Twisted Romance #1
Written by Alex De Campi, Sarah Horrocks and Magen Cubed
Art by Katie Skelly and Sarah Horrocks
Lettering by Katie Skelly and Sarah Horrocks
Published by Image Comics
Review by Richard Gray
'Rama Rating: 8 out of 10
Love and unfettered consumerism collide annual in a union so perfect that it calls itself Valentine’s Day. On this most sacrosanct of Hallmark occasions, the comic book industry inevitably responds with anthology specials filled with amorous leanings. Twisted Romance is an old-school anthology series that reminds us that compilations such as these are about discovery, perhaps leading us towards a writer or artist to fall in love with. Of course, these are all short stories so the love is fleeting.
The first story, written by Alex De Campi, tells the highly stylized tale of Misha, who is literally and figuratively scared. Running “Heartbreak Incorporated,” the character is helping a woman find out who is trying to take her husband away from her. Once we enter a groovy nightclub scene, a dramatic twist turns the story into a different genre entirely. It’s a perfect little vignette, accentuated by the unmistakable art of Katie Skelly. Her retro-inspired imagery places this stylistically in the 1960s, complete with a good, old-fashioned freakout. Yet it’s the lyrics from the disco sequence that sums this up nicely: “Yes sir, I can boogie.”
“Leather and Lace” is the next outing, and is a prose piece by Magen Cubed. Short stories such as these are a grand tradition in anthology books, and while it is a shock to the system after Skelly’s art in the first story, Cubed’s words soon entice the reader to stay for this bit of genre romance. There’s vampires and a wendigo hunt, which just screams romance, don’t you know? If anything, the 8 pages of double columns dominate a little too much of the overall piece, but its a solid story that would probably make a good comic book adaptation.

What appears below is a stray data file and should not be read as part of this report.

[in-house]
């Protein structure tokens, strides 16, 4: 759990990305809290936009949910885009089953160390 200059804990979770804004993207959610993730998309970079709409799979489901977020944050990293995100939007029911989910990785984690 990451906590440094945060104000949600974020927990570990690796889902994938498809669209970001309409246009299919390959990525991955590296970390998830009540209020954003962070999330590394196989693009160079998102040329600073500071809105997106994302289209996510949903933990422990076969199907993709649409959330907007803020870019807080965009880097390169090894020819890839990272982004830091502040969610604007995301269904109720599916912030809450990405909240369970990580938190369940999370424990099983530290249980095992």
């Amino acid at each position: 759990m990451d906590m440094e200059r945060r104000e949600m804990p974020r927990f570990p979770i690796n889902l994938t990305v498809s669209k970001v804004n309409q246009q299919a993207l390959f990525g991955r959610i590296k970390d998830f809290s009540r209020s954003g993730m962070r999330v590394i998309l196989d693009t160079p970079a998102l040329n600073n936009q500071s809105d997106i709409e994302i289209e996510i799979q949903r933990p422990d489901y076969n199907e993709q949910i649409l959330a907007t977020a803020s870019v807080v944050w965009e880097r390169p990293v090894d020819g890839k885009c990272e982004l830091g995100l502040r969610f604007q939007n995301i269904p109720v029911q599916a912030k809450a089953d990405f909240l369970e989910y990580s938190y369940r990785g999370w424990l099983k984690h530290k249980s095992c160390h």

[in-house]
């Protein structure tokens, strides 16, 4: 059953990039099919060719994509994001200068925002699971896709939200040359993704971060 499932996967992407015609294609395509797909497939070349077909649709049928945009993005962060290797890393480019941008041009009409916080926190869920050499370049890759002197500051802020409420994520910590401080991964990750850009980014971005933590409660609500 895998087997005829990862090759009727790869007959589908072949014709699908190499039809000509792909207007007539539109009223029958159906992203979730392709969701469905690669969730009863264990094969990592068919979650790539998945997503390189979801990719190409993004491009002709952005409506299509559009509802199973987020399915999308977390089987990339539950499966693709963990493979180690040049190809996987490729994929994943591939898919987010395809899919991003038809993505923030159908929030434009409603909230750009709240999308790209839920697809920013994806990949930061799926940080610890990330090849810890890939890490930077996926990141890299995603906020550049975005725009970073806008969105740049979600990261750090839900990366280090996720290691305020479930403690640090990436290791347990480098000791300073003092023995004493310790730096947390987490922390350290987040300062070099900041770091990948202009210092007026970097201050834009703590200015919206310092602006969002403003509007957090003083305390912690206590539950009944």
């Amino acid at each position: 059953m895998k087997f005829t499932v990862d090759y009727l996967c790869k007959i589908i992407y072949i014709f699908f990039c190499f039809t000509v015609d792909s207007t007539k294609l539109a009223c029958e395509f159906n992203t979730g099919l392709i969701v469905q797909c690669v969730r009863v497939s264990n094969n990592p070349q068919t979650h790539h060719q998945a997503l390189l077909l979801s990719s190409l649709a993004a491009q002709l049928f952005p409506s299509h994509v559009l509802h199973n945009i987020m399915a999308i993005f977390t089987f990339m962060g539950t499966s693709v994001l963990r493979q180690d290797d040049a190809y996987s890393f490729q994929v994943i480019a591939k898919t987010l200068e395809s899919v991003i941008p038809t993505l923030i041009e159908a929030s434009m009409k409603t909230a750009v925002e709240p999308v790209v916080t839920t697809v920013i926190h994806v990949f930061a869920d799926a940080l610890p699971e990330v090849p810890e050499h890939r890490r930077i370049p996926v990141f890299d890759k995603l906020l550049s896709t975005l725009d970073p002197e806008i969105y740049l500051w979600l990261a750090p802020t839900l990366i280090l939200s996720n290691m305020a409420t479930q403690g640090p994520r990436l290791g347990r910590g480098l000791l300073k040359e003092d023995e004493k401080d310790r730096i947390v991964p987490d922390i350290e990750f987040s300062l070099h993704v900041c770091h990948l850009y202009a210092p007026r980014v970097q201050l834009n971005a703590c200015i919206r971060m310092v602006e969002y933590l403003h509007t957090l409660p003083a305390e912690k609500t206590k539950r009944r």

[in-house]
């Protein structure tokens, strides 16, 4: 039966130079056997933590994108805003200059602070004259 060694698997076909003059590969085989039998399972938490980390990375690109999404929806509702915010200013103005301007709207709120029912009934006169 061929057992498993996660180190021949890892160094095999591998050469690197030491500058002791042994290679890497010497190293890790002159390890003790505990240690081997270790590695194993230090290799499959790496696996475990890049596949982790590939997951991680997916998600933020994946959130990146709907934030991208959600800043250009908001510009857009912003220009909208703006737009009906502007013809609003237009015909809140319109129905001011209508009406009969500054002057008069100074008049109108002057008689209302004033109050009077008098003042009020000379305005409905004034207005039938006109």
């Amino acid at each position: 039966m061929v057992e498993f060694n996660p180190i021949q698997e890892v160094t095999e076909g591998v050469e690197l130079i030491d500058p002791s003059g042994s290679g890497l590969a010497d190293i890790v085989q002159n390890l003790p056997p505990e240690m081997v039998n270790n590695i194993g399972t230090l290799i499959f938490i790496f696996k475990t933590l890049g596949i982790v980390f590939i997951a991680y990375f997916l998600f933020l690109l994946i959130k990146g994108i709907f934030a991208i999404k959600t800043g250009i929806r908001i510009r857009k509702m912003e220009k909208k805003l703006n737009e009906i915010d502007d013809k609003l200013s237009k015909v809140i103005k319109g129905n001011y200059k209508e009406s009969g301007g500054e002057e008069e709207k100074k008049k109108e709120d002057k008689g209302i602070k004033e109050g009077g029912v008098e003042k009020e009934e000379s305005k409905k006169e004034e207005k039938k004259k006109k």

The third and final story is written and illustrated by Sarah Horrocks, and asks Skelly’s aforementioned freakout to hold its beer. To call it a story of eternal love isn’t quite doing it justice, as this is a chaotic and sexually charged exploration of love transforming into bitter spite and back again. Horrocks’ impressionistic art style and nontraditional storytelling reads like a free train of thought for its short run, and it’s fair to say that this won’t be for all tastes. Yet it is also the kind of story that invites you to linger a little longer on repeat readings, looking beneath the surface of the vivid color explosion and explore the passion and eroticism at its core.
In some ways, Twisted Romance does exactly what an anthology should do. It offers up a series of pieces that could not be more different from each other, challenging you to get comfortable. You may not love all the stories, and there may be some matches that you firmly want to swipe left on, but it is impossible to ignore any of the stories in this volume. As the first anthology in a four-part series, here’s looking forward to whatever weird direction the mini-series takes us in future volumes.
Action Presidents #1: George Washington
Written by Fred Van Lente
Art by Ryan Dunlavey
Published by: Harper Collins Children’s Books
Review by Scott Cederlund
‘Rama Rating: 8 out of 10
So you think that George Washington started his journey to be the father of the United States of America by chopping down a cherry tree as a child and not telling his father a lie about it? Well, Fred Van Lente and Ryan Dunlavey want to set the record straight. Van Lente and Dunlavey have a history of using their irreverent humor to explore history, first in Action Philosophers and then in Comic Book Comics. Their modus operandi is all about being as faithful to their subjects as possible while never missing a chance to inject some humor into philosophy or the history of comic books. In their new Action Presidents #1: George Washington, they turn their witty gaze toward American history, starting with the first President of the United States.